Expert Advice on Green Buildings

Green Home Products: What Environmentally Friendly Products do You Recommend?

 
Question:

What are some green home products that you can recommend from personal experience?

Answer:

As an architect who likes to experiment, before I specify products for use in clients’ projects, I first test them out in my own home. I’ve been living with several green product choices for the past several years in a renovated 1920s wood frame house and before that, in a refurbished 1830s wood row house, just outside New York City. I’ve found that some choices have held up exceptionally well, while others have been surprisingly disappointing.

1. AFM Safecoat Low VOC Paint – I used this in the old row house and found that the colors were true to the samples, and held up well. At the time of painting, there were fewer deep, bright selections available in AFM’s Low VOC line of paints, but they’ve expanded the line now. This gets a grade of 8/10.

2. AFM Safecoat Low VOC Polyureseal polyurethane – I used this in the row house on the original wood floors and in the 1920s house, and have found that the luster holds up and that the wood is easy to maintain. No headaches on installation. This gets a grade of 9/10.

3. AFM Safecoat Low VOC Caulk – This has been disappointing. I used this around the trim of new wood windows, and in almost every location it has shrunk, leaving a narrow gap between boards. The smell on installation is also stronger than one would hope for and expect with a low VOC product. This gets a grade of 6/10.

4. Andersen wood windows – These have performed well and are easy to open and clean, although the upper sash of the double hung window can be tricky to operate. The accompanying exterior metal trim has been easy to maintain. These get a grade of 8/10.

5. Benjamin Moore Eco Spec Paint – This has held up well, but on damp-wiping walls, some of the color turns a slightly brighter shade. This tends to only happen if too much pressure is used in the wipe-down. This gets a grade of 9/10.

6. Cork tile flooring – This is remarkably disappointing, which I find upsetting, since I love cork and have seen it work well in various settings. The low VOC adhesive that was used is part of the problem here – the edges of the cork tile began peeling up almost immediately. Fortunately, this experiment is in an area that does not receive high traffic. This gets a grade of 3/10.

7. Energy-efficient fluorescent light bulbs – These were originally purchased from Ikea. I had to switch the color of paper light fixture to keep up with the greenish cast of the light bulb, otherwise the color rendition was so terrible it made me feel ill. I’m looking forward to the next generation of energy efficient light bulbs, such as LEDs and better CFLs that will have better color rendition and that will not produce headaches for some (an unfortunate consequence of switching bulb types for some sensitive individuals). These get a grade of 4/10.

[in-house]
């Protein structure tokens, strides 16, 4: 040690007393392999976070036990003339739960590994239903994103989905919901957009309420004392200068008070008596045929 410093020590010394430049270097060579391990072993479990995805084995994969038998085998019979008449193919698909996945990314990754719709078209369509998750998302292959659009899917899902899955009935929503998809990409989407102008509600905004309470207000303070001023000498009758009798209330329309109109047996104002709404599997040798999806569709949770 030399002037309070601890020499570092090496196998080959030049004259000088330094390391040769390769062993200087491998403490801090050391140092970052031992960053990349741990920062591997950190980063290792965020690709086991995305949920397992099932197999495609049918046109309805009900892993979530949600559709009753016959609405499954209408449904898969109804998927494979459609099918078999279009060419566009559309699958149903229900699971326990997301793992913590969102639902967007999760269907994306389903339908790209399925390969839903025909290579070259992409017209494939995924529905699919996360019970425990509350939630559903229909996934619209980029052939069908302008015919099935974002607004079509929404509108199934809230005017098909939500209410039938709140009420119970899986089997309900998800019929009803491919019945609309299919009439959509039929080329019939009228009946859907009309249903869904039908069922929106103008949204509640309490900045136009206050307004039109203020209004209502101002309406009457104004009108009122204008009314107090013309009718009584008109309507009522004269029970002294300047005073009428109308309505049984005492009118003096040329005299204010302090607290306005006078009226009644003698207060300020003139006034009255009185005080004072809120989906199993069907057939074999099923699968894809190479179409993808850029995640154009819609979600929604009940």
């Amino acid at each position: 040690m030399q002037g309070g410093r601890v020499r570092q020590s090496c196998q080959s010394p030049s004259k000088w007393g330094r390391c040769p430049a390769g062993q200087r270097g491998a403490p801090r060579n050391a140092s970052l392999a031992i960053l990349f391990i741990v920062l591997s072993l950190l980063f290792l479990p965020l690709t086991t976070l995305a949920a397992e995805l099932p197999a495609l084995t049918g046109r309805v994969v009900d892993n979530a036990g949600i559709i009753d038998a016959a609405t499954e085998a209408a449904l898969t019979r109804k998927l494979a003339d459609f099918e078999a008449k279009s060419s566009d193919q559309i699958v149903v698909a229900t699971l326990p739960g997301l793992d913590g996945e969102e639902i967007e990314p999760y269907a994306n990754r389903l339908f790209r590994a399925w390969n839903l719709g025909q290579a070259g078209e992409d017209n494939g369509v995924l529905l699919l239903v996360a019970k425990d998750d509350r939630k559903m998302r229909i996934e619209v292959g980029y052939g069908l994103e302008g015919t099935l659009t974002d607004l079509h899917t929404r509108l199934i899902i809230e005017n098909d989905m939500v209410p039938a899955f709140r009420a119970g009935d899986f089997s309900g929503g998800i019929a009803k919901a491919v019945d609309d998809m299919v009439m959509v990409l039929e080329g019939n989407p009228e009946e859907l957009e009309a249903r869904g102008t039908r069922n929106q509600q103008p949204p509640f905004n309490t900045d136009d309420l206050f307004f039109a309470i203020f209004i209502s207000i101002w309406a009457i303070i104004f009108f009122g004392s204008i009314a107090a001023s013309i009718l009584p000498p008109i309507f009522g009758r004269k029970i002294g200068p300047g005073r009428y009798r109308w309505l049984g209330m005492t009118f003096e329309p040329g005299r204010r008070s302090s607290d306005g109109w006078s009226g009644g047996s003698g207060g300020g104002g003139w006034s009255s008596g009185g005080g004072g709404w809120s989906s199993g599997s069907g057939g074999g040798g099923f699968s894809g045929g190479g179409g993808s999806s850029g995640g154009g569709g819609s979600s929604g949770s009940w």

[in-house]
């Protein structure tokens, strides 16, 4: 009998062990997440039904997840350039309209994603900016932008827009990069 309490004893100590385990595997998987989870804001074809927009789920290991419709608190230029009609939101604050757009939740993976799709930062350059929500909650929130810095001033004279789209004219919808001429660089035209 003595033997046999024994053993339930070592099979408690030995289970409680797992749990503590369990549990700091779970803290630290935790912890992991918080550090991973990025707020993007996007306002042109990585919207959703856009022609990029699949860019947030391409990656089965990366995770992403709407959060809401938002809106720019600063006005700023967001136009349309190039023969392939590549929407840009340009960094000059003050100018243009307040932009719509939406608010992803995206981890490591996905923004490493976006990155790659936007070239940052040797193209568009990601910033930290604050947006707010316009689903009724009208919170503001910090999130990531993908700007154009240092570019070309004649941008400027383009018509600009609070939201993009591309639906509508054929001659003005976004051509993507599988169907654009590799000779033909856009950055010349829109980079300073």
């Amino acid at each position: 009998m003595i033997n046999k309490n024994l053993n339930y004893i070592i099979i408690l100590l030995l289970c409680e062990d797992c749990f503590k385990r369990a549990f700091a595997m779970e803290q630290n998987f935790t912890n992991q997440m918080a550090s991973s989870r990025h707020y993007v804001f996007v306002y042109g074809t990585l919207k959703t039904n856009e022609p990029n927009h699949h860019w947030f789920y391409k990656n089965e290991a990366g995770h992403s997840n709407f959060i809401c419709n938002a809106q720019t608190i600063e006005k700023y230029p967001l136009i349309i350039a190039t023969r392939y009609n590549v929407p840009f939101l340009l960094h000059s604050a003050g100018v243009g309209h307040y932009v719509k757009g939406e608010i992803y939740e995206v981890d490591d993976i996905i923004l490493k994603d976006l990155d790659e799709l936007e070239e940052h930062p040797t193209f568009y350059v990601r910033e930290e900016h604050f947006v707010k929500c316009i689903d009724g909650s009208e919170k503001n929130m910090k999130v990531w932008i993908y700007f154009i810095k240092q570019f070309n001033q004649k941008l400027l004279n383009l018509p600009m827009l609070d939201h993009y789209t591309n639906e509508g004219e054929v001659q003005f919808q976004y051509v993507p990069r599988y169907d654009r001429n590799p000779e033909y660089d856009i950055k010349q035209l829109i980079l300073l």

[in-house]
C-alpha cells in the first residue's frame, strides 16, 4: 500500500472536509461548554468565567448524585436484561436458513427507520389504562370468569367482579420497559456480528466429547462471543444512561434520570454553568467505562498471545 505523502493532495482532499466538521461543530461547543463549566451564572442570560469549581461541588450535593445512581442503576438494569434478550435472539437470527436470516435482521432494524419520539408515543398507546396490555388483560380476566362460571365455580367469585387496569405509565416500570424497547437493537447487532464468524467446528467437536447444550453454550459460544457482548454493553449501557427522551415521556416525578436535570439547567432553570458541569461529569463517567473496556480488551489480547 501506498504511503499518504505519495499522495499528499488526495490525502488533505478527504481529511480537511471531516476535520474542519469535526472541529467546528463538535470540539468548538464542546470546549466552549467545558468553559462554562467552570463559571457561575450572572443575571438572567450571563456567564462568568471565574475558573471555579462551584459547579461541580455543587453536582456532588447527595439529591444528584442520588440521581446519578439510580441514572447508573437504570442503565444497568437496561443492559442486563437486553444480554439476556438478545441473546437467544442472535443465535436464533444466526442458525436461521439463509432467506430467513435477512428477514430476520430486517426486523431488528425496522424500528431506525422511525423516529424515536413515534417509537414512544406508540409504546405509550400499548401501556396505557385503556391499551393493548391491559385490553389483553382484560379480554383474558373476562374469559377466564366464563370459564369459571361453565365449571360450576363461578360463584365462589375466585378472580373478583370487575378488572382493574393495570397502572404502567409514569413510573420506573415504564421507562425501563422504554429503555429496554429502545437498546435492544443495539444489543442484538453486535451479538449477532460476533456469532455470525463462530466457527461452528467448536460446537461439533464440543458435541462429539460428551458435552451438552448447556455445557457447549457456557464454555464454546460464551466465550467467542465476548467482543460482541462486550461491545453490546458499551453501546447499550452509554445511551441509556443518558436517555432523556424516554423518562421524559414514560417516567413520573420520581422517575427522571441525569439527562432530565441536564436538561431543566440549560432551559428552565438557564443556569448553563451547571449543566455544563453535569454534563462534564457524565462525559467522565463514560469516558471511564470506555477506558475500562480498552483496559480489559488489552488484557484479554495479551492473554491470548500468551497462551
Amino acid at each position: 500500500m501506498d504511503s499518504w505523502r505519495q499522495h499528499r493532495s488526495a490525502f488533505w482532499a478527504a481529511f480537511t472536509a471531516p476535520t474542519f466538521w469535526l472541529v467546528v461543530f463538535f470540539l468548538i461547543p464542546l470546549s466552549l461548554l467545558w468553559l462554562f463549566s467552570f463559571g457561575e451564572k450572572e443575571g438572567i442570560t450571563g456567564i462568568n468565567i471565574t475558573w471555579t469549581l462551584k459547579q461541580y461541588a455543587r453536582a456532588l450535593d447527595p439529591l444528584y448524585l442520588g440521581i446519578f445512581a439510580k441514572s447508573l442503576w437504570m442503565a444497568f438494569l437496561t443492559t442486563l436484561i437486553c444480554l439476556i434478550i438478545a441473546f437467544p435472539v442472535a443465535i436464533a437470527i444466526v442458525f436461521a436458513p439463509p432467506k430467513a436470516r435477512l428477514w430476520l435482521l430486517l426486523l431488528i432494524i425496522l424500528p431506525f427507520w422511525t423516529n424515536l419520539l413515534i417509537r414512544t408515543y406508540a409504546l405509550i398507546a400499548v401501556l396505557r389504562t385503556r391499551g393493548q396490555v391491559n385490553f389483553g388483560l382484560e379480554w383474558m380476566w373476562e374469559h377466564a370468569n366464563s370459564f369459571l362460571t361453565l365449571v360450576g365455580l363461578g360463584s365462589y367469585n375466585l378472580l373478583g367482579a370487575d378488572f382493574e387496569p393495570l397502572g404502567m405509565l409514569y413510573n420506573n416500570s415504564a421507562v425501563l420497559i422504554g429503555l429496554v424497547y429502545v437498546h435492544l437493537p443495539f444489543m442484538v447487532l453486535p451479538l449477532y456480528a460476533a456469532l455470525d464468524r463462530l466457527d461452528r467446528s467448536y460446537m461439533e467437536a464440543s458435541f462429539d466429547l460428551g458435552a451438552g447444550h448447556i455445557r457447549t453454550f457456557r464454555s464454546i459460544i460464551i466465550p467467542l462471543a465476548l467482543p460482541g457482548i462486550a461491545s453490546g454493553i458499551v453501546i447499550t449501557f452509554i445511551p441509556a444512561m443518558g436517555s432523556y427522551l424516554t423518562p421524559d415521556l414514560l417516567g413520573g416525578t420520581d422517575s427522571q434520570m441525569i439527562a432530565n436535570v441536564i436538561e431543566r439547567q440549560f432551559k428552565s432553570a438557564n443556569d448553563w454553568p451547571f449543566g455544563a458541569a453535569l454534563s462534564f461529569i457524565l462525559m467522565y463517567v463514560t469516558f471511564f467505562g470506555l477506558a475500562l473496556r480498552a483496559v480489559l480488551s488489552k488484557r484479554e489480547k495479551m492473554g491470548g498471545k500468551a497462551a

8. Energy Star appliances – These have all performed well and are only hindered by the hardness of our local water supply. Next purchase: a water softener. These get a grade of 8/10.

9. Forbo Marmoleum flooring – Marmoleum flooring is a true delight and has held up to heavy foot traffic, spills, etcetera. The colors remain bright, the finish clear, and the surface is easy to clean up. The installer insisted on using a low VOC adhesive that is not Forbo’s, but comes from another company. No complaints on the user end – it has performed very well. This gets a grade of 9/10.

10. FSC (Forest Stewardship Council) wood trim – This was purchased from Home Depot . I was thrilled to find FSC wood at Home Depot and it has held up well, in spite of the caulk (see #3 above). The interior trim was quite knotty and not what I expected – had to be painted over rather than clear-stained, due to countless blemishes. Still, it turned out as a lovely job. This gets a grade of 9/10.

11. Natural jute stair runner – I loved the feel of it underfoot, but the material was just a bit too thick to hold the curve of the stair nosings well. Staples would occasionally pop out. A good experiment – next time, I’ll use a thinner jute material. This gets a grade of 6/10.

12. Taski Vision Matte clear finish – This was applied over the Forbo Marmoleum flooring (see #9) and has been consistently easy to clean. It has no smell on application due to its low VOC formula. This gets a grade of 9/10.

13. Wool stair runner – It is hard to find a modern print in a wool stair runner these days, but I found one at ABC Carpet and Home in Manhattan. Love the pattern, love the material, love the no-adhesive installation. This gets a grade of 9/10.

I always endeavor to give my clients the most complete information about the products I specify for them. Experimenting gives me a way to test drive the materials first hand, so that I can speak from experience about selecting, installing, and living with green building products.

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Expert Advice and Comments

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